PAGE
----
A woman who died after hospital staff did not immediately begin resuscitation when she was found unresponsive "stood a better chance" of surviving on a street, her family has said.
Joyce Aisbitt, 86, died at Prospect Park Hospital after she went into cardiac arrest on 7 March 2018.
A nurse told an inquest CPR should have started "straight away" after Mrs Aisbitt was found "unresponsive".
The mental health hospital in Reading admitted failings in its care.
Senior coroner Heidi Connor said despite Mrs Aisbitt being found "unresponsive", "not one of these experienced practitioners commenced CPR".
She added the mother-of-three was left "between five to 10 minutes" before doctors and then paramedics tried to resuscitate her.
Mrs Aisbitt's son, Nigel, told the BBC he expected Prospect Park to be "one of the safest places to be when you have a medical emergency".
He added: "In this particular instance it was the worst place that you could have been. You would have probably stood a better chance being out on the street and have a member of the public who would jump in and do what was expected."
The court heard Mrs Aisbitt, who suffered from depression, atrial fibrillation and vascular dementia, had "turned blue" when doctors arrived after being called.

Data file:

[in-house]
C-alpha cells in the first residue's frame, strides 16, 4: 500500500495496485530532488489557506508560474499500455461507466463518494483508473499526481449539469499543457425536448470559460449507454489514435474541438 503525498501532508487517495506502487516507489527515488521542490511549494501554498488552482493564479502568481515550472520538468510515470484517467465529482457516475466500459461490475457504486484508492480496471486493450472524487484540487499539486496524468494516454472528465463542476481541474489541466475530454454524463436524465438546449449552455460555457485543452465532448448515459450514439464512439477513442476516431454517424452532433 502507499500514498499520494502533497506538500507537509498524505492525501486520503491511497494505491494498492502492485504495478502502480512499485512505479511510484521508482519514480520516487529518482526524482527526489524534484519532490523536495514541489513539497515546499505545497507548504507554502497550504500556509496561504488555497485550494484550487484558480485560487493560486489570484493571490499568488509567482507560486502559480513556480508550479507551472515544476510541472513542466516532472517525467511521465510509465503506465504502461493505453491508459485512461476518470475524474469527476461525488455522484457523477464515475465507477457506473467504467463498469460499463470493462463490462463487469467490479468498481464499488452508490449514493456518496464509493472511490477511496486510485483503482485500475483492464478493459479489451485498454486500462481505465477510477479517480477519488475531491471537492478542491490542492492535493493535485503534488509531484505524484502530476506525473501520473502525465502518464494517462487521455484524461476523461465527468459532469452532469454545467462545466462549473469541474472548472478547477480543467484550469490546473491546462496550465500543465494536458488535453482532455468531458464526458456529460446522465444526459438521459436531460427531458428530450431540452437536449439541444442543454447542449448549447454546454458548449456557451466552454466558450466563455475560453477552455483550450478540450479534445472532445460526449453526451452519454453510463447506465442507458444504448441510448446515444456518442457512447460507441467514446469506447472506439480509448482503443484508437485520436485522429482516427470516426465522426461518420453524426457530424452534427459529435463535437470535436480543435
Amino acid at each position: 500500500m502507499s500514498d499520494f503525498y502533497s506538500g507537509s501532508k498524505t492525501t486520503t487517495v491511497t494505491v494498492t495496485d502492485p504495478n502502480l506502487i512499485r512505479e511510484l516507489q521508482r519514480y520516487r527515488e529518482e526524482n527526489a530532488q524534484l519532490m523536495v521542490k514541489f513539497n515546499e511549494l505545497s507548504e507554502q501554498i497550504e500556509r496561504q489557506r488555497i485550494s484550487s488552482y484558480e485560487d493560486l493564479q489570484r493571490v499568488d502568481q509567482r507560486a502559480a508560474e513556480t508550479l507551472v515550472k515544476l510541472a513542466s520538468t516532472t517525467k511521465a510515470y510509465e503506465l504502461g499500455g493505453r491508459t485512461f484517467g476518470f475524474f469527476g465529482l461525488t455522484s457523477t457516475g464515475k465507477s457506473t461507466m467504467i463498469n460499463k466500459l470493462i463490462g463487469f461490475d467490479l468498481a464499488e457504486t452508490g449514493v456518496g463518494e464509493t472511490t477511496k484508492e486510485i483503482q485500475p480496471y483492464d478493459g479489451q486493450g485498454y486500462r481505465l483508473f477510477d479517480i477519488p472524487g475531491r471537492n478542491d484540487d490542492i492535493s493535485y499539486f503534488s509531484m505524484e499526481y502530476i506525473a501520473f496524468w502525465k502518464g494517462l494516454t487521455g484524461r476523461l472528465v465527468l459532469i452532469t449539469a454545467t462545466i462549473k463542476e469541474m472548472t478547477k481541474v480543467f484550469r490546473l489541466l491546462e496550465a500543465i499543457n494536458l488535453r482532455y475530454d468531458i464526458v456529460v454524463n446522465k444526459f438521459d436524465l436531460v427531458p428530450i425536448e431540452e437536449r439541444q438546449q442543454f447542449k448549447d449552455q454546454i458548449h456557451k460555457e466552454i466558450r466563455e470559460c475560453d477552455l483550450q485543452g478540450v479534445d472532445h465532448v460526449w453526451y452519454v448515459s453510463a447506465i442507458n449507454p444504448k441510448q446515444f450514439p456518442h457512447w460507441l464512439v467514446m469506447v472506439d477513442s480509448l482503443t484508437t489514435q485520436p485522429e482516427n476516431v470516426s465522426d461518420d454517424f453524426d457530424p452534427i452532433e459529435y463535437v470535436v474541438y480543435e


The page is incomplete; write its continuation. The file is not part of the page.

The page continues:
Susan Chikosi, a nurse at the hospital, said she "panicked" when she saw Mrs Aisbitt in the early hours, and told the inquest CPR "should have been done straight away".
The court heard a "crash bag" containing equipment used when resuscitating patients was not in the room and when one was found, a face mask was "missing".
Support worker Drashan Birk was asked by the coroner whether her observation notes on Mrs Aisbitt had been "falsified".
Told that her answer could have "criminal consequences", she replied: "I'm not answering."
Mrs Connor ruled the former nurse died of natural causes, and said "the question whether Mrs Aisbitt would have survived with different management is not clear".
Rosemary Warne, acting clinical director at Berkshire NHS Foundation Trust, said the organisation fell short in "preparing our staff for that situation".
She told the court the trust had "learned from this situation" and training had been given to staff.